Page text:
Another bright spot was Steve Birnbaum. Coming off a standout rookie campaign with D.C. United, Birnbaum earned a call-up to camp and then the start on Wednesday. He kept his side of the field quiet for most of the night and showed a composure on the ball above his years. The U.S. January camp has a tradition of breaking in new center-backs for the U.S. pool (Matt Besler and Geoff Cameron being two recent examples) and Birnbaum certainly looked the part on Wednesday.

Michael Bradley and Mix Diskerud also looked good playing together. Diskerud put in a series of important, although largely overlooked, challenges and Bradley did a good job all match recycling the point of attack. Perhaps most critically, when Diskerud left the game, the Americans were ahead.

A goal for Altidore also has to be looked at as a positive. Coming off his nightmare stint at Sunderland, any little bit of success will help rebuild his confidence heading into a very important summer for the USMNT.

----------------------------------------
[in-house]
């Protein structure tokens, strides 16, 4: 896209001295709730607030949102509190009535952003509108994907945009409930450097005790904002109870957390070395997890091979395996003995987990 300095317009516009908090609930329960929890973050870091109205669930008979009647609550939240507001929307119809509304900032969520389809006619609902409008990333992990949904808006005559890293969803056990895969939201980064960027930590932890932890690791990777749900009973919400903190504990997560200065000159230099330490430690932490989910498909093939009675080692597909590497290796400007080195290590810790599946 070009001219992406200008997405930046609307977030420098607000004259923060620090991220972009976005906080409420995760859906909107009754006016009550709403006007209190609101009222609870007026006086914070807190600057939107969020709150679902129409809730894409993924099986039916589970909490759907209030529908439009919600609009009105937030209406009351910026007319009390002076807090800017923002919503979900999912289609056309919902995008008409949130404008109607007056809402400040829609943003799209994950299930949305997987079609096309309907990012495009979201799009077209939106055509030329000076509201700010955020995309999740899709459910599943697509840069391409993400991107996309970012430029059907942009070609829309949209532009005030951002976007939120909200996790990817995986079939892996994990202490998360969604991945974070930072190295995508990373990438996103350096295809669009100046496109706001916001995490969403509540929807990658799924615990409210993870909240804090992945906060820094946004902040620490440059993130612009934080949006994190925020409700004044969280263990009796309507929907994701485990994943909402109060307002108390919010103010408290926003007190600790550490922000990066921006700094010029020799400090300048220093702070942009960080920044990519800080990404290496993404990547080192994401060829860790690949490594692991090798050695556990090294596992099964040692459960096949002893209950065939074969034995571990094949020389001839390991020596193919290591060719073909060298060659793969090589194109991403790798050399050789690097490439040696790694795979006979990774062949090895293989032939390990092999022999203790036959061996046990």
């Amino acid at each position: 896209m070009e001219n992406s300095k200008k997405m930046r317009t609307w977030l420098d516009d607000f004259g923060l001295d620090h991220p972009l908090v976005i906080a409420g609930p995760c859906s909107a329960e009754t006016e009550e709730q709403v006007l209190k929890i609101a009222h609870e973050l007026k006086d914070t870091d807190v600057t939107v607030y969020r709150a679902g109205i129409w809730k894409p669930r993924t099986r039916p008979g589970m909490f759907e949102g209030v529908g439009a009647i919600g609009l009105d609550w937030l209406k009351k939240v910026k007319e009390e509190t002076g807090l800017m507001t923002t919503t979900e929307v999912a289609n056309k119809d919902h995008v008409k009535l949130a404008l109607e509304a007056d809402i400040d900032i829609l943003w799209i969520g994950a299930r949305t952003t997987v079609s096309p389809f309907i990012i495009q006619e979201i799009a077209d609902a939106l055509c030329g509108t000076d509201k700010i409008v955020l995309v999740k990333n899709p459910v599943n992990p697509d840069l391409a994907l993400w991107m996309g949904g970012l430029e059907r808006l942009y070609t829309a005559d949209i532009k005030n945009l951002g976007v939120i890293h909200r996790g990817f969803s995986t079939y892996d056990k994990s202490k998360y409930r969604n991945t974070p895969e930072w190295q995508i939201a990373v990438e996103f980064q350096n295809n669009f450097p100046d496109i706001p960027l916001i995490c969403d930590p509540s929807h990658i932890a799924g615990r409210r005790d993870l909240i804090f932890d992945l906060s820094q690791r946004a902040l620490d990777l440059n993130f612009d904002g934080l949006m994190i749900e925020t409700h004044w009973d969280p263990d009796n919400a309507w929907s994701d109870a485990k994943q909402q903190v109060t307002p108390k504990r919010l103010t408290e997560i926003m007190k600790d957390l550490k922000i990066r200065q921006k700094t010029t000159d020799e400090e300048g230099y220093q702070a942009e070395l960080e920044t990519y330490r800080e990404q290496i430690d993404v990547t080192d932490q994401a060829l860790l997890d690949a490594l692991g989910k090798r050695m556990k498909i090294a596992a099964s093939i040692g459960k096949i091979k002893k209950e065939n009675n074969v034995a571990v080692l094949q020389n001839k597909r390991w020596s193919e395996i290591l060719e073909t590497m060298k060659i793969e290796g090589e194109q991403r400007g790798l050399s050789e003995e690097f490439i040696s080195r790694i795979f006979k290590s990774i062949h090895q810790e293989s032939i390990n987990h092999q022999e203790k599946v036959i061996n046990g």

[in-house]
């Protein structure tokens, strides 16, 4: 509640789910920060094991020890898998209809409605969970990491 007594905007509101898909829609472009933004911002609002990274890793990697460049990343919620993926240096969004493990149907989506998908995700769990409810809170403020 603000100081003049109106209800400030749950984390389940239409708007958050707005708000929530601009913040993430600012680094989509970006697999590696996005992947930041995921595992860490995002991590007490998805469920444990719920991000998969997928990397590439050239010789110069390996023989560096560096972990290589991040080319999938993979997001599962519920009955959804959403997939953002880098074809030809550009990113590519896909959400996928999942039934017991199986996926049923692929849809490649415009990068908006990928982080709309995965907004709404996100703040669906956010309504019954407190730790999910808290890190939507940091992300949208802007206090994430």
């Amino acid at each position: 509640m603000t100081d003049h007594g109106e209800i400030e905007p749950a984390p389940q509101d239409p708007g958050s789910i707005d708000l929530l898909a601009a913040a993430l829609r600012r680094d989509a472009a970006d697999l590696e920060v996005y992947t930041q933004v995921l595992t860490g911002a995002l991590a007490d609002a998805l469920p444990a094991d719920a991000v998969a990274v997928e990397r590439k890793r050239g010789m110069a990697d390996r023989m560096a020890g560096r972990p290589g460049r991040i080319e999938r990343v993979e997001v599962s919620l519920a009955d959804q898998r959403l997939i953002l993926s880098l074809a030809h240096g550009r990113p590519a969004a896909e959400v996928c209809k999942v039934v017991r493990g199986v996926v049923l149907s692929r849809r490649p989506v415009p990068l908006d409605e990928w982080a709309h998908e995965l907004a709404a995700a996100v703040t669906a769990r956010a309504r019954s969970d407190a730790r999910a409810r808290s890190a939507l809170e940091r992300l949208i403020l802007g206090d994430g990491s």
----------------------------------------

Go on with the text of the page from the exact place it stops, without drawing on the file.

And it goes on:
Thoughts? The comments, as always, are yours.

John D. Halloran is a veteran soccer writer and the founder of American Touchline. His work has been featured in American Soccer Now, Bleacher Report, and Soccer Over There, among others. Follow him on Twitter @JohnDHalloran.

John Halloran

  • Mike Hein

    Really good piece on the details of the player decisions.

    The lack of an apparent plan from Klinsman is my constant complaint and I don’t know if it stems from indecision or from his massive ego believing he can, excusing the pun, wing it.

    I will admit that Shea’s defense was bad but he does offer a lot offensively…but it may be impractical in a 3-5-2. Then again, Yedlin looked positively Wynne-esque in his inability to be in position. So…I don’t know.